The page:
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Dublin: 20°C Wednesday 6 July 2022

Column: 'My mum was dying. Her heart was failing. She was bedridden until she got a new heart'

Of all the things that companies are trying to flog this Valentine’s Day, the best gift is your heart. Your actual pound-of-flesh beating heart.

Sarah Todd

MY MUM WAS dying. Her heart was failing. She was bedridden in hospital and she wasn’t going anywhere until she got a new heart.

She had had to come off the organ transplant list due to a problem with her gallbladder. Each day she was off the list was a day longer we had to wait for a donor heart.

On Valentine’s Day, my Dad went to buy the love of his life a card and a balloon. Unsurprisingly he chose a heart-shaped one. He told the girl at the till the importance of this gift and that his wife was very poorly. It was the story that we had told so many people, that my mum’s heart was failing due to an inherited genetic heart condition called cardiomyopathy.

The balloon

Like so many others she was moved and she told my dad she didn’t have a donor card, but was now going to get one. My dad smiled as he walked out, card under his arm, holding tightly onto my mum’s heart.

That afternoon the Valentine’s balloon floated in the corner of my mum’s hospital room and the card sat on the windowsill. A shiny metal heart, given to her by her grandchildren, hung from her heart monitor, a tantalising reminder of what we were all waiting for.

She received another gift three days later, the allclear from the consultant regarding her gallbladder. This concluded she was healthy, as healthy as you could be with heart failure. This meant a big yes to going back onto the transplant list. The waiting began just then.

The Valentine’s balloon, joining in the celebration, danced in the corner of her room. Winter sun rays flooded in from the window.

My very ill mum

Pasted Image 0 Peter and Jenny Todd.

Too ill to see anyone else, it was my dad who saw my mum when her ICD first went off, shocking her heart back to life, starting a process that unfolded into a long and emotional three months. Later that afternoon the Valentine’s balloon, alongside my very ill mum, was being packed into an ambulance, to move to the specialist heart ward, ironically, to have a balloon pump implanted near her heart to help it continue its job.

Both the ambulance and hospital staff didn’t know what to make of my dad, almost comic like, trying to fit this very important Valentine’s balloon into an already full to bursting ambulance. But it was not going to be left behind. Unbeknown to all of us this symbol of hope had become very important to our family.

The procedure took place and the intra aortic balloon was placed to help her heart continue doing its job while her Valentine’s balloon was placed into the corner of her ICU room.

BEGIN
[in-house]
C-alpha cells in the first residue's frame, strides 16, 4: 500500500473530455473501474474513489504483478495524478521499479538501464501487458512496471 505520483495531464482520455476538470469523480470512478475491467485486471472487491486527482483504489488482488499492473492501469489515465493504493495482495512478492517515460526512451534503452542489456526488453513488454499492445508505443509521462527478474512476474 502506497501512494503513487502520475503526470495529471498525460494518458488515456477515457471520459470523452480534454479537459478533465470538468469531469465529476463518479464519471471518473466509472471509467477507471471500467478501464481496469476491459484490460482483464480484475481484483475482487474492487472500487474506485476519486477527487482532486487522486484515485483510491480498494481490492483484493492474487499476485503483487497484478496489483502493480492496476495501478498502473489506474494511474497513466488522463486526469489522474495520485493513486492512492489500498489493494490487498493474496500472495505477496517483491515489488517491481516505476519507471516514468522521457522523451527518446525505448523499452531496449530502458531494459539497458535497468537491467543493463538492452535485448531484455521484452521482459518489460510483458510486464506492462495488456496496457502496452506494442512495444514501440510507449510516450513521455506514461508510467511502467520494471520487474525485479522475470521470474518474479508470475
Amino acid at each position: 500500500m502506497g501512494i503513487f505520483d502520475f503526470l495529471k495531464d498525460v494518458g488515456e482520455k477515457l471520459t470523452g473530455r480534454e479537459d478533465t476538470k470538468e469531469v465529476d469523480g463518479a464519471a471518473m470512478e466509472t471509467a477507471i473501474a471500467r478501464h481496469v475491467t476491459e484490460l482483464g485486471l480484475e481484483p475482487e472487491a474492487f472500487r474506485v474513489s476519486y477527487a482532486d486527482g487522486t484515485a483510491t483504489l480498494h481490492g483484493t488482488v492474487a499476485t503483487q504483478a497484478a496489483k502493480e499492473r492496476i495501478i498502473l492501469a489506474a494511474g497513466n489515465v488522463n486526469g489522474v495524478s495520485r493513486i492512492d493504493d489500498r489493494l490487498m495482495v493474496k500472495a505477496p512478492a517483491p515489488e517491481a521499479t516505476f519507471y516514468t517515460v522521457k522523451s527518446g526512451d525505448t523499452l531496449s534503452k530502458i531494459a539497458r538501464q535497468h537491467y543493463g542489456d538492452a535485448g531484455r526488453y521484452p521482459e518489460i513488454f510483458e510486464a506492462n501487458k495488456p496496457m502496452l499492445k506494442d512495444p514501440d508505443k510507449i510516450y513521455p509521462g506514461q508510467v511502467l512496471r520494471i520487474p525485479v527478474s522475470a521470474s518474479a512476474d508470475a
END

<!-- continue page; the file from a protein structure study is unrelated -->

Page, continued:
That night my dad arrived home with all of mum’s belongings stuffed into bags by the nurses. It was a sorry sight, her clothes, her jewellery, books, cards and her wedding ring. Everything was there, except the shiny metal heart, which still hung on her heart monitor, and the Valentine’s balloon.

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The third gift

The third gift arrived a few hours later, in the early hours of the following morning. An incredibly brave family had said yes to donating their loved one’s organs. My mum was going to receive their amazing heart.

It could not have arrived sooner. After a 6-hour surgery the long journey to recovery began. Throughout my mum’s journey this symbol of hope and love, the Valentine’s balloon, travelled with her. It danced about in the corner of her room in ICU. It floated in the corner of the HDU ward and it hung in the corner of her rehab room.

Slowly over time it began deflating. As my mum got stronger the heart shaped Valentine’s balloon got weaker, smaller. Each day sinking down and losing its energy until one day it was lovingly brought home, just as it was brought in, held tightly by my dad, and put in a safe place.

Thanks to our donor my mum gets to celebrates these incredible extra years of life, and I get to celebrate still having my mum.


Sarah Todd is the daughter of a heart transplant recipient and is a keen advocate for organ donation. Her mum, Jenny Todd, who lives in Enniskerry, underwent a heart transplant at the Mater Hospital  in early 2015. Jenny is enjoying a full and active life with her husband Peter again, and she enjoys horse riding.
You can get an organ donor card by visiting the Irish Kidney Association website or the word Donor to 50050 (free text).  You can also indicate your wishes on your driver’s licence represented by code 115, or download a donor card on your smartphone by searching for Ecard.  Organ Donor Awareness Week will take place from 1-8 April.


About the author:

Sarah Todd

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